Aviation

This man has lived in an airport for two months

A Syrian man has reportedly spent 62 days stranded in the transit section of a Malaysian airport.

According to The BBC the man, Hassan al-Kontar, left Syria in 2006 to avoid military service and is still subject to an arrest warrant there.

He moved to the UAE, where he was employed as a marketing manager until he lost his working permit and was deported from the UAE to Malaysia.

He is now unable to enter Malaysia and airlines are refusing to let him fly out.

al-Kontar’s plight became known to the world when he began posting videos of himself on Twitter.

The 36-year-old spends his days wondering around terminal two, sleeping under staircases and showering in public bathrooms, according to News.com.au.

His only meals are supplied by airport staff who provide him with packets of rice and chicken, but he occasionally treats himself to Macdonalds in the airport food court, although his savings are running out.

“I’m desperate for help. I can’t live in this airport any longer, the uncertainty is driving me crazy. It feels like my life hit a new low,” he told the BBC.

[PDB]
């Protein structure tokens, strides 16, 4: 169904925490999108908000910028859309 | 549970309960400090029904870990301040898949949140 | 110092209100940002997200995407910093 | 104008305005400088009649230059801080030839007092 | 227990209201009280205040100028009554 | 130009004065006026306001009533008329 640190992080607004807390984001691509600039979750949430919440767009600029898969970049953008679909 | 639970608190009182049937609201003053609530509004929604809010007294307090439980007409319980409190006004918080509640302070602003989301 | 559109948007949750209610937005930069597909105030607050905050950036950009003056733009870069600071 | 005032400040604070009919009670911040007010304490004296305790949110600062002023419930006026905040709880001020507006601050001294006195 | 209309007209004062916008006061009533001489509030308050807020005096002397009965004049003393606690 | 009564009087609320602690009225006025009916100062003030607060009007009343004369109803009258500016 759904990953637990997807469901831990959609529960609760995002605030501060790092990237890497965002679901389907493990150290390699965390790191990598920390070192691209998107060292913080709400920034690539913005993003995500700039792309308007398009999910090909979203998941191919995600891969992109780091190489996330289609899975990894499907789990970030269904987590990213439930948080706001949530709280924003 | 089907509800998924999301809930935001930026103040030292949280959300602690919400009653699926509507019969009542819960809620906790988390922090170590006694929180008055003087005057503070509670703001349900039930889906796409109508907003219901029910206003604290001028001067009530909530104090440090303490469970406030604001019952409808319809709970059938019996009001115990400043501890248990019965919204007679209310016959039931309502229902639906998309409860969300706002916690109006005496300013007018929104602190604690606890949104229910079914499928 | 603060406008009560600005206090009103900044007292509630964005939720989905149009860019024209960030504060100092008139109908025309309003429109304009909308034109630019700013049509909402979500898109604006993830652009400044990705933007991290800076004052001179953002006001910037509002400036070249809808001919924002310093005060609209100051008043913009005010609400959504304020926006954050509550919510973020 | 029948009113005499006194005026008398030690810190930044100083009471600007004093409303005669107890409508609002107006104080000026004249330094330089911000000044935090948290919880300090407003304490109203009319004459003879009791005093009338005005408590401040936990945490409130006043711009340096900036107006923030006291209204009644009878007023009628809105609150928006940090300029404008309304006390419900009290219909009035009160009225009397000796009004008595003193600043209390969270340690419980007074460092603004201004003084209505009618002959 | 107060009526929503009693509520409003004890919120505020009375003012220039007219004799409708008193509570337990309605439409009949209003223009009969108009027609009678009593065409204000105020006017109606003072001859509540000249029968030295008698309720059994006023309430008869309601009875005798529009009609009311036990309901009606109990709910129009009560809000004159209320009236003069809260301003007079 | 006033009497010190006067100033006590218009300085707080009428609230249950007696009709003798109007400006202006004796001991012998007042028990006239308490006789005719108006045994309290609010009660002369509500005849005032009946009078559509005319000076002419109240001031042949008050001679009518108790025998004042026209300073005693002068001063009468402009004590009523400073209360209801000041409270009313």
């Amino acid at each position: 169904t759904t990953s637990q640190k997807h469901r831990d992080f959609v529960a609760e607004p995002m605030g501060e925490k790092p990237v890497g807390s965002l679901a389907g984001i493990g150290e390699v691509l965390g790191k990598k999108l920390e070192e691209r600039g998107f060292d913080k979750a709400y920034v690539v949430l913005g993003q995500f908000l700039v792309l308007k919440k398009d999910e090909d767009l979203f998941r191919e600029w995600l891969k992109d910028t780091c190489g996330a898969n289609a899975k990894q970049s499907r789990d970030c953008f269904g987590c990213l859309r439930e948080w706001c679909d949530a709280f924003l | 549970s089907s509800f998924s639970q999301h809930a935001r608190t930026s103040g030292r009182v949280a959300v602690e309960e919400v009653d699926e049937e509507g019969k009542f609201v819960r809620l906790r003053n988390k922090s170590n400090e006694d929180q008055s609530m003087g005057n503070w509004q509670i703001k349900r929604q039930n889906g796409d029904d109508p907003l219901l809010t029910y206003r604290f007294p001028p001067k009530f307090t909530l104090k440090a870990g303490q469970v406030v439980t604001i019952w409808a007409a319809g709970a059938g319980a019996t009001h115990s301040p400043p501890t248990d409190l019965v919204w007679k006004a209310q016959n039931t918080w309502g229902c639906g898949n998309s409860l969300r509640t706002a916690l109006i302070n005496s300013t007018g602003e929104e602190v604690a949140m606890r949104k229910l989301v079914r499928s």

He was deported to a Malaysian holding centre in 2017 where he received a three-month tourist visa.

“I decided that I wanted to try to go to Ecuador so I saved up enough money to buy a plane ticket on Turkish Airways. But for some reason, they did not allow me on the flight and I found myself back at square one,” he said.

From there, he travelled to Cambodia but wasn’t allowed to enter.

“I was deemed illegal in Malaysia so I chose to fly to Cambodia but they confiscated my passport upon arrival,” he told the BBC.

On March 7 was sent back to Kuala Lumpur and has been stuck there since.

He said he was forced to pay a fine for overstaying his visa and was “blacklisted” in Malaysia, so he is now unable to leave the airport.

“The authorities here are interviewing me and I have filled out some reports,” he said.

“I don’t know what to do. I have no-one to advise me on where I can go. I really need help because I believe the worst is yet to come.”

According to the BBC, the UN high commissioner for Refugees said the organisation was aware of his case and had “reached out to the individual authorities.”

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